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Newspaper Page Text
RECALL OF JUDGES
Judge Wanamaker Has Written
a Series of Articles for
I The Day Book.
Recall of judges "has split the
delegates of he Illinois State Bar
Association, in session at the La
Salle hotel, into two distinc fac
tions, and leading jurists' have
taken vigorous stands, on each
side of the question.
Judge Ri M. Wanamaker of
Akron, O., supported the recall
in a hot speech, declaring that un
less the people were given the
right to recal judges respect for
the courts would be undermined.
""There is too much regard for
the rich, and too little -for the
poor," declared Judge Wanamak
er. "There is too much usurpa
tion of legislative power by the
courts too much delay, too much
expense to the litigants and too
much uncertainty. y
"The legislatures have entirely
failed to use their power of recall
by impeaching any judges So
isn't it time for the common, peo
ple who are mos vitally interest-!
ed, to take.some action?
"What we want to do is.simply
to change the jury. The legis
lators have failed. Let us go to
James H. Wilkerspn, district
attorney fof Chicago, advanced
the old argument of those against
the recall, that the people didn't
know what they wanted, and
were incapable of governing
themselves. ., t
He said that if the If ecall was
adopted ft would be used n
times of excitement and popular
unrest, when the people need
protection the most from their
Several reforms for facilitating
court procedure were agreed
upon by the delegates, and it was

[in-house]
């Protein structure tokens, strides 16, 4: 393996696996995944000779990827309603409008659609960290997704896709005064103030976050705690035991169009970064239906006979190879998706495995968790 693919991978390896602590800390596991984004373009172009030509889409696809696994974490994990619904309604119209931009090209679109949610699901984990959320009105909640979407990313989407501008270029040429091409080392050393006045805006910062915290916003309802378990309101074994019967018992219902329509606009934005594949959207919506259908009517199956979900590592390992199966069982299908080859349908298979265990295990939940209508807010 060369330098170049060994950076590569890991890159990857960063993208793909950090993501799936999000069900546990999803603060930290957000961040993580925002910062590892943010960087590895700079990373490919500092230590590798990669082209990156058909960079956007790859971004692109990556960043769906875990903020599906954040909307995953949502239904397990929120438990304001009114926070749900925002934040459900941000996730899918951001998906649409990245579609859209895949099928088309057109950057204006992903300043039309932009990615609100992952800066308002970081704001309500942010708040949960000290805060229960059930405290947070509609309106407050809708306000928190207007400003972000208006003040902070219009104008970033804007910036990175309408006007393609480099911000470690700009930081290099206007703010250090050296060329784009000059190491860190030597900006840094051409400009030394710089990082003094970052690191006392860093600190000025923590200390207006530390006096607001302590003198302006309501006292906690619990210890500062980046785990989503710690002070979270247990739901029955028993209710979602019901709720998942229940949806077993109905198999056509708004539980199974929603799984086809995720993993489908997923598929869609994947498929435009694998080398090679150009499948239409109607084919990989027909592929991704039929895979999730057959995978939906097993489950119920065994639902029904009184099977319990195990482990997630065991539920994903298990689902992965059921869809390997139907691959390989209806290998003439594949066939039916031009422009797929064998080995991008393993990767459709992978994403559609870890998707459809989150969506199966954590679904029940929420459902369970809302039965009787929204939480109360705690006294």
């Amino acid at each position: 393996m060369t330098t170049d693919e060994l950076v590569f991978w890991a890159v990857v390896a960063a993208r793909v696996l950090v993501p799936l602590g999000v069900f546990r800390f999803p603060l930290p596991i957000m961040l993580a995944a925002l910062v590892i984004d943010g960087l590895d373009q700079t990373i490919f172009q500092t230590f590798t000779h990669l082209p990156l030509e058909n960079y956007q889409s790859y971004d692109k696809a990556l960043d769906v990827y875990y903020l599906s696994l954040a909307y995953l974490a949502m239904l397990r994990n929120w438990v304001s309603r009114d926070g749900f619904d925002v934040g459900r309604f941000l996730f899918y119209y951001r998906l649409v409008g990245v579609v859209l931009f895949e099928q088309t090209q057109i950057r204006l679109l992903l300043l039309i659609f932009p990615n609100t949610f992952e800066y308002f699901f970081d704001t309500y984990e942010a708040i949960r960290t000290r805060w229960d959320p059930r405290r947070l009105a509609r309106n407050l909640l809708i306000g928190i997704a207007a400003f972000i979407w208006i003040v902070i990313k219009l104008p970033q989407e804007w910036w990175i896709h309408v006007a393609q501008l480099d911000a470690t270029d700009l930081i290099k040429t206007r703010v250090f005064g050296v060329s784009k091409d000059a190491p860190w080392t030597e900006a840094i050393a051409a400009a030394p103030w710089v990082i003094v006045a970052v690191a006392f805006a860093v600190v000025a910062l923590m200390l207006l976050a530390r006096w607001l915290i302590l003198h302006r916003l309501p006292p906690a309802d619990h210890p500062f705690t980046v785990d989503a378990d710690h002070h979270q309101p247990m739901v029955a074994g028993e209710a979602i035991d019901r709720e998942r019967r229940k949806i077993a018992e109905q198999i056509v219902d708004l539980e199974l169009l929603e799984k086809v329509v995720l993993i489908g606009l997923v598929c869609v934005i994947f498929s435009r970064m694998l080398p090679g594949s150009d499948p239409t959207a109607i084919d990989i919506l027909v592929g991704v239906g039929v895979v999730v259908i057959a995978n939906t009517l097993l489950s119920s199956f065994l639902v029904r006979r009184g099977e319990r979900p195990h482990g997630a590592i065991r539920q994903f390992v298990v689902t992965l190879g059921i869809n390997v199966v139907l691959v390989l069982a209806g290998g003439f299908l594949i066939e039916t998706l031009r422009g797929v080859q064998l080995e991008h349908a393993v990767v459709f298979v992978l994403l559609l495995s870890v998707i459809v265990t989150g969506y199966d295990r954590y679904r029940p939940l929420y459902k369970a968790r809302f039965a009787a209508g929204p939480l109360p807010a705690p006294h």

urged that antiquated rules
should not be invoked to prevent
the admission of evidence. Many
out-of-town speakers declared
that Illinois was farxbehind every
state in the union so far as its
legal procedure is concerned.
Monday The Day Book will be
gin a series of articles by Judge!
R. M. Wanamaker of Akron,
Ohio, favoring recall and general
reform of the judiciary.
M'FABLAND WHIPS THE
New York April 27. Ten
thousand fight fans acclaimed
Packey McEarland of Chicago, in
Madison Square Garden last
night, when he won a decisive
victory over Matt Wells, the
English champion, in ten rounds.
At no stage of the battle was
the Englishman a serious con
tender.. Outgeneraled and out
punched, he gamely stalled off a
knockout in the fourth round,
when the Stock Yards Pride had
him in distress, but this was the
only point on which his admirers
Wells stacked up ilike a novice
beside the dazzling speed and
cleverness of McFariand. His '
hardest punches failed to shake
the Chicap-oan. On.. ihe..other
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